European drought exposes ancient stones, old bombs, dry lakebeds

Weeks of baking drought across Europe have seen water levels in rivers and lakes fall to levels few can remember, exposing long-submerged treasures and a few unwanted hazards.

Baking heat and dry riverbeds expose 'Spanish Stonehenge' and 'hunger stones'

How Europe's drought revealed pieces of history

5 months ago
Duration 1:00
From Germany to Italy to Serbia, receding water lines due to severe droughts across Europe have exposed various historical artifacts like 'hunger stones' and sunken ships from the Second World War.

Weeks of baking drought across Europe have seen water levels in rivers and lakes fall to levels few can remember, exposing long-submerged treasures and a few unwanted hazards.

In Spain, suffering its worst drought in decades, archaeologists have been delighted by the emergence of a prehistoric stone circle dubbed the "Spanish Stonehenge" that is usually covered by the waters of a dam.

Only seen 4 times since submerged

Officially known as the Dolmen of Guadalperal, the stone circle currently sits fully exposed in one corner of the Valdecanas reservoir, in the central province of Caceres, where authorities say the water level has dropped to 28 per cent of capacity.

The dolmen of Guadalperal, also known as the Spanish Stonehenge, is seen due to the receding waters of the Valdecanas reservoir on the outskirts of El Gordo, Spain, on Aug. 3. (Susana Vera/Reuters)

It was first discovered by German archaeologist Hugo Obermaier in 1926, but the area was flooded in 1963 in a rural development project under Francisco Franco's dictatorship.

Since then, it has only become fully visible four times.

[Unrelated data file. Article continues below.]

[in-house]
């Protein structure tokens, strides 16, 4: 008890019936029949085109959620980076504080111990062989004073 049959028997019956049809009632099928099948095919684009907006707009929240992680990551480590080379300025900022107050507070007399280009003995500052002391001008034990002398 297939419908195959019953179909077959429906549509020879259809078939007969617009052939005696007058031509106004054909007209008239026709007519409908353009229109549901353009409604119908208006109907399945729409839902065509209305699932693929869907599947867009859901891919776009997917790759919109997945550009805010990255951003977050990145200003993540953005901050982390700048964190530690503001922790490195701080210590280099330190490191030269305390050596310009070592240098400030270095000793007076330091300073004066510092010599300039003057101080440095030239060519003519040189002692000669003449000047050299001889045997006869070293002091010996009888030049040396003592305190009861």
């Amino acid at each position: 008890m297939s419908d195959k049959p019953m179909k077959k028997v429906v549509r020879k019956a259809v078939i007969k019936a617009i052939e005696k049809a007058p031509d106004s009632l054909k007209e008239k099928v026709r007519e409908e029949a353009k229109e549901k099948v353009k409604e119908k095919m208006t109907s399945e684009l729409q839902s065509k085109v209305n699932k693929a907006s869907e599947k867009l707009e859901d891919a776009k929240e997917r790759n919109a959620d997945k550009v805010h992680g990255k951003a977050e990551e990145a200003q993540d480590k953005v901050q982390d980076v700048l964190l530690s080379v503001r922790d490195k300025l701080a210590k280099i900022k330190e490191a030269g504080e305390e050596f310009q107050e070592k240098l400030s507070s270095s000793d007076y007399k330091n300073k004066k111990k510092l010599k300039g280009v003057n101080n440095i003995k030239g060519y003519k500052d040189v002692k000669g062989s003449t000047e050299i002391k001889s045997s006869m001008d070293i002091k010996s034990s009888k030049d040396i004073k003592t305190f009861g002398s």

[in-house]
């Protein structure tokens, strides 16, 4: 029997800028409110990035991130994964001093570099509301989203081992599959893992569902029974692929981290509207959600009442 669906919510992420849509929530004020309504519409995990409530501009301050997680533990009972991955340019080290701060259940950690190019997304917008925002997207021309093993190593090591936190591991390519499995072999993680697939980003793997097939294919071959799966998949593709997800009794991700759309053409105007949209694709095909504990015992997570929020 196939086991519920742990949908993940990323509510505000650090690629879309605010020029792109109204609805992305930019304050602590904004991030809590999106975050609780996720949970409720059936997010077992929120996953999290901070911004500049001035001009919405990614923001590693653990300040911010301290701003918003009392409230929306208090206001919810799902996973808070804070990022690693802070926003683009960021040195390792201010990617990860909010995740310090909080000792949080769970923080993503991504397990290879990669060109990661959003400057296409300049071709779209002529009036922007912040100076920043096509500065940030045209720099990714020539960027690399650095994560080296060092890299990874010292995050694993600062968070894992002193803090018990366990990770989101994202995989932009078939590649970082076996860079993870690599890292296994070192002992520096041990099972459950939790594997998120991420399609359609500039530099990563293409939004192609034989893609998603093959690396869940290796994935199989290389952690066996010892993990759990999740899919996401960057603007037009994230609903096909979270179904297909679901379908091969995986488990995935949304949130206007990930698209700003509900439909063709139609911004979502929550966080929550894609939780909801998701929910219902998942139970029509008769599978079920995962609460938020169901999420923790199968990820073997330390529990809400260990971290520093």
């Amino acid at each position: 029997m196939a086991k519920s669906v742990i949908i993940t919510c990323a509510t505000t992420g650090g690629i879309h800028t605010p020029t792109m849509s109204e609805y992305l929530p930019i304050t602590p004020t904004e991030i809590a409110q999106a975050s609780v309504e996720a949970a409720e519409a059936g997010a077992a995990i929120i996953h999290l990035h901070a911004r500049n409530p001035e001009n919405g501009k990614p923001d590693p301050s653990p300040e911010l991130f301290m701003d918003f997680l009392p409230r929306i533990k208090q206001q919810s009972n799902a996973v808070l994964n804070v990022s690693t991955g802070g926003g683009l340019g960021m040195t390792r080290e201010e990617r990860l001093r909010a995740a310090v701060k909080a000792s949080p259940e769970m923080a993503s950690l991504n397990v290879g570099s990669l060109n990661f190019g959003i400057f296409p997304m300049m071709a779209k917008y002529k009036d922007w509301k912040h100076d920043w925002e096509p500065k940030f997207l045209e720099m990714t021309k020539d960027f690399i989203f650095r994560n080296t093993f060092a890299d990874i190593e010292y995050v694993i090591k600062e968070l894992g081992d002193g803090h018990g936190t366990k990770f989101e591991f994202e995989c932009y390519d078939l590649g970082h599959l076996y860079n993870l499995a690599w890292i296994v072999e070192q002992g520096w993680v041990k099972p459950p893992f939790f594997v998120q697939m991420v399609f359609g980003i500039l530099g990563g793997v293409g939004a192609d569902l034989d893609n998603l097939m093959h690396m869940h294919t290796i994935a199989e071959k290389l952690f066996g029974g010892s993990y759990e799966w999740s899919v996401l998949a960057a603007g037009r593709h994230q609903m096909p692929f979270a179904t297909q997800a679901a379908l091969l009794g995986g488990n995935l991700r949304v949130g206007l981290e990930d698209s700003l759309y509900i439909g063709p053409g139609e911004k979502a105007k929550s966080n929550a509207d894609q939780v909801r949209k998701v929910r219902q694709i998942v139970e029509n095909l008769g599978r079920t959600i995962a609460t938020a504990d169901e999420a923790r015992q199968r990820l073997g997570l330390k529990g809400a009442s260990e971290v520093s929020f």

Memories of past droughts have also been rekindled in Germany by the reappearance of so-called "hunger stones" along the River Rhine.

Stones warn of past droughts

Many such stones have become visible along the banks of Germany's largest river in recent weeks.

Bearing dates and people's initials, their re-emergence is seen by some as a warning and reminder of the hardships people faced during former droughts.

One of the 'hunger stones' is revealed by the low level of water in Worms, Germany, on Aug. 17. (Tilman Blasshofer/Reuters)

Dates visible on stones seen in Worms, south of Frankfurt, and Rheindorf, near Leverkusen, included 1947, 1959, 2003 and 2018.

Another of Europe's mighty rivers, the Danube, has fallen to one of its lowest levels in almost a century as a result of the drought, exposing the hulks of more than 20 German warships sunk during the Second World War near Serbia's river port town of Prahovo.

The vessels were among hundreds scuttled along the Danube by Nazi Germany's Black Sea fleet in 1944 as they retreated from advancing Soviet forces, and still hamper river traffic during low water levels.

A World War Two bomb is seen being removed a few days after being discovered in the dried-up River Po, which suffered from the worst drought in 70 years, in Borgo Virgilio, Italy on Aug. 7. (Flavio lo Scalzo/Reuters)

Italy has declared a state of emergency for areas around the River Po, and in late July, a previously submerged 450-kilogram Second World War bomb was discovered in the low-running waters of the country's longest river.

Around 3,000 people living near the northern village of Borgo Virgilio, close to the city of Mantua, were evacuated while military experts defused and carried out a controlled explosion of the U.S.-manufactured device earlier this month.

People walk in Sirmione, Italy, on Aug. 16 as underwater rocks emerge from the water of Lake Garda after northern Italy experienced the worst drought in 70 years. (Flavio Lo Scalzo/Reuters)

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